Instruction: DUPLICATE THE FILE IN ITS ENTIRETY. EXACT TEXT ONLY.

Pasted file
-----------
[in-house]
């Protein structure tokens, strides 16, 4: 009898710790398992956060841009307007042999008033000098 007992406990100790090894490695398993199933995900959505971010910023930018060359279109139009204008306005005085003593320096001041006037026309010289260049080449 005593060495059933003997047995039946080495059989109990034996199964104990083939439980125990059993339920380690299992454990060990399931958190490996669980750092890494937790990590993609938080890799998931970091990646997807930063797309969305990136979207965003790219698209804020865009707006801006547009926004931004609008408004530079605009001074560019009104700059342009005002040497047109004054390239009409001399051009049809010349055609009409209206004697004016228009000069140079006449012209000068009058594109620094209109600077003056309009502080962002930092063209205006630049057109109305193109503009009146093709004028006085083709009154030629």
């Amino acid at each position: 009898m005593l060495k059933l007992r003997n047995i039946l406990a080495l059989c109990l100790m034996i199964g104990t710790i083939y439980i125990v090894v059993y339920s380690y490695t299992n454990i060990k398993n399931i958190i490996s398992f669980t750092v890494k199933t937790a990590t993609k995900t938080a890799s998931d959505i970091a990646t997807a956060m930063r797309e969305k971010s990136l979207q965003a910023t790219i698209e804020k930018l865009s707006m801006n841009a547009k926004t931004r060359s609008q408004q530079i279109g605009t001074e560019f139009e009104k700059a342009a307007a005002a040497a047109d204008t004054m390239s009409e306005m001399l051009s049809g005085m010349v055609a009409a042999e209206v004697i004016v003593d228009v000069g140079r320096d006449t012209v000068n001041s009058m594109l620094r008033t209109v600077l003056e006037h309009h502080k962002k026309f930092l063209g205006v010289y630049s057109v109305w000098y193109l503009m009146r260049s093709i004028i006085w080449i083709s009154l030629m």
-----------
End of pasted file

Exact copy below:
[in-house]
């Protein structure tokens, strides 16, 4: 009898710790398992956060841009307007042999008033000098 007992406990100790090894490695398993199933995900959505971010910023930018060359279109139009204008306005005085003593320096001041006037026309010289260049080449 005593060495059933003997047995039946080495059989109990034996199964104990083939439980125990059993339920380690299992454990060990399931958190490996669980750092890494937790990590993609938080890799998931970091990646997807930063797309969305990136979207965003790219698209804020865009707006801006547009926004931004609008408004530079605009001074560019009104700059342009005002040497047109004054390239009409001399051009049809010349055609009409209206004697004016228009000069140079006449012209000068009058594109620094209109600077003056309009502080962002930092063209205006630049057109109305193109503009009146093709004028006085083709009154030629």
């Amino acid at each position: 009898m005593l060495k059933l007992r003997n047995i039946l406990a080495l059989c109990l100790m034996i199964g104990t710790i083939y439980i125990v090894v059993y339920s380690y490695t299992n454990i060990k398993n399931i958190i490996s398992f669980t750092v890494k199933t937790a990590t993609k995900t938080a890799s998931d959505i970091a990646t997807a956060m930063r797309e969305k971010s990136l979207q965003a910023t790219i698209e804020k930018l865009s707006m801006n841009a547009k926004t931004r060359s609008q408004q530079i279109g605009t001074e560019f139009e009104k700059a342009a307007a005002a040497a047109d204008t004054m390239s009409e306005m001399l051009s049809g005085m010349v055609a009409a042999e209206v004697i004016v003593d228009v000069g140079r320096d006449t012209v000068n001041s009058m594109l620094r008033t209109v600077l003056e006037h309009h502080k962002k026309f930092l063209g205006v010289y630049s057109v109305w000098y193109l503009m009146r260049s093709i004028i006085w080449i083709s009154l030629m």